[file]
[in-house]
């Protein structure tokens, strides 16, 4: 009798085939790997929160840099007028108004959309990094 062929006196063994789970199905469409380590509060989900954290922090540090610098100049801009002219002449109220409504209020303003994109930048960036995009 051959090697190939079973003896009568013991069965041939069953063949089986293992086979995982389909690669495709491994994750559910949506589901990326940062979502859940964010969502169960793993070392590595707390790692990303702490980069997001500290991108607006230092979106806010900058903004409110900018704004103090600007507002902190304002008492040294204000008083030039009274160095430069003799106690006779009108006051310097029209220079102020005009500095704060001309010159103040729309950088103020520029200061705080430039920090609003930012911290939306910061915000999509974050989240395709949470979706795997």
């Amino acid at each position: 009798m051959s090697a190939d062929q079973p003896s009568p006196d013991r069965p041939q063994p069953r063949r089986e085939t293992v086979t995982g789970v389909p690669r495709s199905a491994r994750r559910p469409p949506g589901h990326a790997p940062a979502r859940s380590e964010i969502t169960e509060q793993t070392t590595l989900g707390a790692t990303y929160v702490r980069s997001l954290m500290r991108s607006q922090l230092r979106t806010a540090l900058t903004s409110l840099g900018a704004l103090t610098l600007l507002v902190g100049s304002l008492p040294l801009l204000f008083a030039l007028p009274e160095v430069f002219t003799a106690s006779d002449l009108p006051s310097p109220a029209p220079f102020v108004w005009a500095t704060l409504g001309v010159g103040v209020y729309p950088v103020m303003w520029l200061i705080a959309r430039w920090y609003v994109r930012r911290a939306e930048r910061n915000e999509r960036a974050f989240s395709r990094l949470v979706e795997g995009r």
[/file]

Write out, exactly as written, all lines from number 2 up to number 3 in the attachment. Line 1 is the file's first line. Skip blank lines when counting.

């Protein structure tokens, strides 16, 4: 009798085939790997929160840099007028108004959309990094 062929006196063994789970199905469409380590509060989900954290922090540090610098100049801009002219002449109220409504209020303003994109930048960036995009 051959090697190939079973003896009568013991069965041939069953063949089986293992086979995982389909690669495709491994994750559910949506589901990326940062979502859940964010969502169960793993070392590595707390790692990303702490980069997001500290991108607006230092979106806010900058903004409110900018704004103090600007507002902190304002008492040294204000008083030039009274160095430069003799106690006779009108006051310097029209220079102020005009500095704060001309010159103040729309950088103020520029200061705080430039920090609003930012911290939306910061915000999509974050989240395709949470979706795997």
């Amino acid at each position: 009798m051959s090697a190939d062929q079973p003896s009568p006196d013991r069965p041939q063994p069953r063949r089986e085939t293992v086979t995982g789970v389909p690669r495709s199905a491994r994750r559910p469409p949506g589901h990326a790997p940062a979502r859940s380590e964010i969502t169960e509060q793993t070392t590595l989900g707390a790692t990303y929160v702490r980069s997001l954290m500290r991108s607006q922090l230092r979106t806010a540090l900058t903004s409110l840099g900018a704004l103090t610098l600007l507002v902190g100049s304002l008492p040294l801009l204000f008083a030039l007028p009274e160095v430069f002219t003799a106690s006779d002449l009108p006051s310097p109220a029209p220079f102020v108004w005009a500095t704060l409504g001309v010159g103040v209020y729309p950088v103020m303003w520029l200061i705080a959309r430039w920090y609003v994109r930012r911290a939306e930048r910061n915000e999509r960036a974050f989240s395709r990094l949470v979706e795997g995009r």